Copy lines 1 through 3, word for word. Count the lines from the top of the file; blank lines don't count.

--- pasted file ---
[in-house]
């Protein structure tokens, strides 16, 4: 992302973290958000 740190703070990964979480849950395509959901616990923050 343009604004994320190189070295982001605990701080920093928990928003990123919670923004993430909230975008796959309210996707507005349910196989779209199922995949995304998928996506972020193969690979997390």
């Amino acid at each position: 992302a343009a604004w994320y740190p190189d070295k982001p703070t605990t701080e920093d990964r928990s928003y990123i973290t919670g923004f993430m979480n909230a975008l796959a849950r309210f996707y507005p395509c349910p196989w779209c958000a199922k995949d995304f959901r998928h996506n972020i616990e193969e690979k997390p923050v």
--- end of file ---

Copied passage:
[in-house]
């Protein structure tokens, strides 16, 4: 992302973290958000 740190703070990964979480849950395509959901616990923050 343009604004994320190189070295982001605990701080920093928990928003990123919670923004993430909230975008796959309210996707507005349910196989779209199922995949995304998928996506972020193969690979997390």
């Amino acid at each position: 992302a343009a604004w994320y740190p190189d070295k982001p703070t605990t701080e920093d990964r928990s928003y990123i973290t919670g923004f993430m979480n909230a975008l796959a849950r309210f996707y507005p395509c349910p196989w779209c958000a199922k995949d995304f959901r998928h996506n972020i616990e193969e690979k997390p923050v």